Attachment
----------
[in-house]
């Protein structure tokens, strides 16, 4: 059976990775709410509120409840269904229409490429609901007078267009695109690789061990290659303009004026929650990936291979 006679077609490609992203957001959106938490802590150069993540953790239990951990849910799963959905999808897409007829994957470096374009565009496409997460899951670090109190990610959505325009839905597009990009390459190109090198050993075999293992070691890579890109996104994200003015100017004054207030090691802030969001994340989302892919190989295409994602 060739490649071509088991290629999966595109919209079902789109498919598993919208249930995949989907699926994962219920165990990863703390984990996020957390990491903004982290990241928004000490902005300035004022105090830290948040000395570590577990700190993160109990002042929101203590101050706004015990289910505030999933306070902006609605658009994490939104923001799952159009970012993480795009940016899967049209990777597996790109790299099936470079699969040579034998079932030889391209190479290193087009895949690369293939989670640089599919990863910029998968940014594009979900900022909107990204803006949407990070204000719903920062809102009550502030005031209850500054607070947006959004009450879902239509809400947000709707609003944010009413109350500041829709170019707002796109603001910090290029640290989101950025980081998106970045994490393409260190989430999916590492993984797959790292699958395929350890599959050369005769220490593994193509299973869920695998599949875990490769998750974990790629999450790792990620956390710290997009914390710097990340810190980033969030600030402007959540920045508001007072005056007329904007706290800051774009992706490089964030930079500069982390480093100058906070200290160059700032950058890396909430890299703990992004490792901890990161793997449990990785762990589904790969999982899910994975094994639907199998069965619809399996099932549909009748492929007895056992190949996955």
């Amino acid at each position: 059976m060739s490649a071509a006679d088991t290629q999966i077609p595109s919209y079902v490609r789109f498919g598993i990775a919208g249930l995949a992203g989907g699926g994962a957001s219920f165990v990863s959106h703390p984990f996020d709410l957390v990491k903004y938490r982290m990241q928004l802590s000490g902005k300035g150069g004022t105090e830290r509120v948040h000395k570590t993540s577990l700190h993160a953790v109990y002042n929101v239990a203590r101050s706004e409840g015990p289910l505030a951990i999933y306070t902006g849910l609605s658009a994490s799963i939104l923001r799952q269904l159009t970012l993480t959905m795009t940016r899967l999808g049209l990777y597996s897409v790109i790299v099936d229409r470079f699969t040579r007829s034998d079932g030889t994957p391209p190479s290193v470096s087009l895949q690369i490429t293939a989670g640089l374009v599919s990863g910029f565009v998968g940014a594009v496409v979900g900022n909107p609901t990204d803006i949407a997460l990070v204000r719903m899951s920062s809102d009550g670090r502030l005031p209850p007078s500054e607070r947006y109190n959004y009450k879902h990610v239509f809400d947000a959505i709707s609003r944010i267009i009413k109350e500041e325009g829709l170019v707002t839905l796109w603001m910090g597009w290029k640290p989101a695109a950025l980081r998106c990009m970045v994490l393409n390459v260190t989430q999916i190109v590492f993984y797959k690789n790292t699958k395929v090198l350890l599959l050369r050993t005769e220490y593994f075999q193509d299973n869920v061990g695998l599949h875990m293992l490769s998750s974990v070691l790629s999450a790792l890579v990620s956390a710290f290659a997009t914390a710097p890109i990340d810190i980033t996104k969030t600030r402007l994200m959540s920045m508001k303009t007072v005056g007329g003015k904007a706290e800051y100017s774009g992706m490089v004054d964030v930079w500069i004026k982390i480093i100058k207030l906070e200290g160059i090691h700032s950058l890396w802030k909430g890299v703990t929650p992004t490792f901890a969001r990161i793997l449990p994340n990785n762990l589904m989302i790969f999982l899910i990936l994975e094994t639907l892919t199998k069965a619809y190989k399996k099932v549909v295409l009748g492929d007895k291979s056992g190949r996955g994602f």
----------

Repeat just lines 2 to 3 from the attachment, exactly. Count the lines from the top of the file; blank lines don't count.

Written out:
């Protein structure tokens, strides 16, 4: 059976990775709410509120409840269904229409490429609901007078267009695109690789061990290659303009004026929650990936291979 006679077609490609992203957001959106938490802590150069993540953790239990951990849910799963959905999808897409007829994957470096374009565009496409997460899951670090109190990610959505325009839905597009990009390459190109090198050993075999293992070691890579890109996104994200003015100017004054207030090691802030969001994340989302892919190989295409994602 060739490649071509088991290629999966595109919209079902789109498919598993919208249930995949989907699926994962219920165990990863703390984990996020957390990491903004982290990241928004000490902005300035004022105090830290948040000395570590577990700190993160109990002042929101203590101050706004015990289910505030999933306070902006609605658009994490939104923001799952159009970012993480795009940016899967049209990777597996790109790299099936470079699969040579034998079932030889391209190479290193087009895949690369293939989670640089599919990863910029998968940014594009979900900022909107990204803006949407990070204000719903920062809102009550502030005031209850500054607070947006959004009450879902239509809400947000709707609003944010009413109350500041829709170019707002796109603001910090290029640290989101950025980081998106970045994490393409260190989430999916590492993984797959790292699958395929350890599959050369005769220490593994193509299973869920695998599949875990490769998750974990790629999450790792990620956390710290997009914390710097990340810190980033969030600030402007959540920045508001007072005056007329904007706290800051774009992706490089964030930079500069982390480093100058906070200290160059700032950058890396909430890299703990992004490792901890990161793997449990990785762990589904790969999982899910994975094994639907199998069965619809399996099932549909009748492929007895056992190949996955």
């Amino acid at each position: 059976m060739s490649a071509a006679d088991t290629q999966i077609p595109s919209y079902v490609r789109f498919g598993i990775a919208g249930l995949a992203g989907g699926g994962a957001s219920f165990v990863s959106h703390p984990f996020d709410l957390v990491k903004y938490r982290m990241q928004l802590s000490g902005k300035g150069g004022t105090e830290r509120v948040h000395k570590t993540s577990l700190h993160a953790v109990y002042n929101v239990a203590r101050s706004e409840g015990p289910l505030a951990i999933y306070t902006g849910l609605s658009a994490s799963i939104l923001r799952q269904l159009t970012l993480t959905m795009t940016r899967l999808g049209l990777y597996s897409v790109i790299v099936d229409r470079f699969t040579r007829s034998d079932g030889t994957p391209p190479s290193v470096s087009l895949q690369i490429t293939a989670g640089l374009v599919s990863g910029f565009v998968g940014a594009v496409v979900g900022n909107p609901t990204d803006i949407a997460l990070v204000r719903m899951s920062s809102d009550g670090r502030l005031p209850p007078s500054e607070r947006y109190n959004y009450k879902h990610v239509f809400d947000a959505i709707s609003r944010i267009i009413k109350e500041e325009g829709l170019v707002t839905l796109w603001m910090g597009w290029k640290p989101a695109a950025l980081r998106c990009m970045v994490l393409n390459v260190t989430q999916i190109v590492f993984y797959k690789n790292t699958k395929v090198l350890l599959l050369r050993t005769e220490y593994f075999q193509d299973n869920v061990g695998l599949h875990m293992l490769s998750s974990v070691l790629s999450a790792l890579v990620s956390a710290f290659a997009t914390a710097p890109i990340d810190i980033t996104k969030t600030r402007l994200m959540s920045m508001k303009t007072v005056g007329g003015k904007a706290e800051y100017s774009g992706m490089v004054d964030v930079w500069i004026k982390i480093i100058k207030l906070e200290g160059i090691h700032s950058l890396w802030k909430g890299v703990t929650p992004t490792f901890a969001r990161i793997l449990p994340n990785n762990l589904m989302i790969f999982l899910i990936l994975e094994t639907l892919t199998k069965a619809y190989k399996k099932v549909v295409l009748g492929d007895k291979s056992g190949r996955g994602f």